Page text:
Today, information, too dense to be objective. The University of Houston's College of Engineering presents this series about the machines that make our civilization run, and the people whose ingenuity created them.
The electronic media are clearly changing the texture of knowledge. Knowledge was once a hard-earned commodity. If we didn't know how to spell a word, we had to find a dictionary and thumb through alternatives. We paid a penalty for not knowing.
Now two very different articles in the New York Science Times: Each hints at how information access is changing our thinking. The first is about virtual archaeology. We can visit old ruins, fully restored, on our computer screen. A group at UCLA takes us on a virtual stroll through the Roman Basilica Aemilia.
This was a three-hundred-foot-long, three-story public space, with offices, shops, and a great hall. It was built in the second century BC, expanded in AD 22, and destroyed in the fifth century. The UCLA group has pieced it together from fragmentary evidence -- writings, ruins, images on coins. I toured this recreated "original" on my computer, and it was glorious; I felt physically present.
UCLA has also done a virtual restoration of the Colosseum. Like an online spell-checker, this is not so much new information as new access. We suddenly see how inconvenient the upper floors were for those of its fifty thousand patrons who sat in the cheap seats. We find how easy it was to get around on the lower floors. We see the view from the various seats. Still, these images leave archaeologists divided. Is this just a fancy computer game, or is it a new kind of understanding? One thing's certain: the texture of our understanding is permanently altered once we've seen the images.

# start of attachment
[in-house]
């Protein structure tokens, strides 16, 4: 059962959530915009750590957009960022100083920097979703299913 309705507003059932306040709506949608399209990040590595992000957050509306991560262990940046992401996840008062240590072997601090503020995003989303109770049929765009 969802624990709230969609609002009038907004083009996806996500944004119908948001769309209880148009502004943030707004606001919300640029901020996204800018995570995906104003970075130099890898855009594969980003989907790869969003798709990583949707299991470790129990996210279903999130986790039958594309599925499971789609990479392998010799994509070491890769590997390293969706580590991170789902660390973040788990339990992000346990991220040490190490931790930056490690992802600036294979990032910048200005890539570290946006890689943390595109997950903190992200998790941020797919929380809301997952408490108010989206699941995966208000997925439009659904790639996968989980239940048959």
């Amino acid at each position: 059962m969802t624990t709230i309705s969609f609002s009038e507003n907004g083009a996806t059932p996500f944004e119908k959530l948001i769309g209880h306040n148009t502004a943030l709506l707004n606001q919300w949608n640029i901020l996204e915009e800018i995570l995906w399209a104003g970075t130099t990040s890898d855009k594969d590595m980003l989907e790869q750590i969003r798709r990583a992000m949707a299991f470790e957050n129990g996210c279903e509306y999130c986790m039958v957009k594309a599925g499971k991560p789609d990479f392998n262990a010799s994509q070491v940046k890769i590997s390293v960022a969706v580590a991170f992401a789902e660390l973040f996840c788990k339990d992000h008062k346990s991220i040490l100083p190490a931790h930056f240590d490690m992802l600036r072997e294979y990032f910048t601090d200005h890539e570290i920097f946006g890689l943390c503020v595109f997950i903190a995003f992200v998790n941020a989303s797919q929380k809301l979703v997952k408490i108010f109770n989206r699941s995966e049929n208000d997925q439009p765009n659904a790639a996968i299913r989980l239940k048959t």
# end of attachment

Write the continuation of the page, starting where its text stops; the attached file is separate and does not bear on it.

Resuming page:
The other Times article tells about a completely different kind of information use -- password selection. A thief has one chance in ten thousand of guessing a four-digit password. If, instead, we use four letters, he has one chance in half a million.
Now computers offer a screen with pictures that have hundreds of component images. One is a page full of anatomical detail -- a skull, an arterial system, the skeleton of a hand.
So I choose only three elements: a jawbone, a major artery to the brain, and a bone of the fourth finger. If the page has five hundred clickable elements, there's not a chance in a hundred million of guessing my password. And to recall my three choices, I just relive the sharp sensation I feel when I press my fourth finger against the artery behind my jaw.
Here we have two entirely different instances, but both involve a vast multiplication of information. In one case, we tour places that no longer exist. In the other, password selection moves down into our own subjective musings. In both cases, the density of data mimics human experience. Suddenly, rather than providing mere information, the computer becomes a new arm of human experience.
As it does, we no longer mean the same thing when we use that old word we once thought we understood -- the old word reality.
I'm John Lienhard, at the University of Houston, where we're interested in the way inventive minds work.
Lubell, S., Virtually Rebuilt, a Ruin Yields Secrets. (pg. E6) and Eisenberg, A., Instead of a Password, Well-Placed Clicks. The New York Times (Science Times) Thursday, May 2, 2002.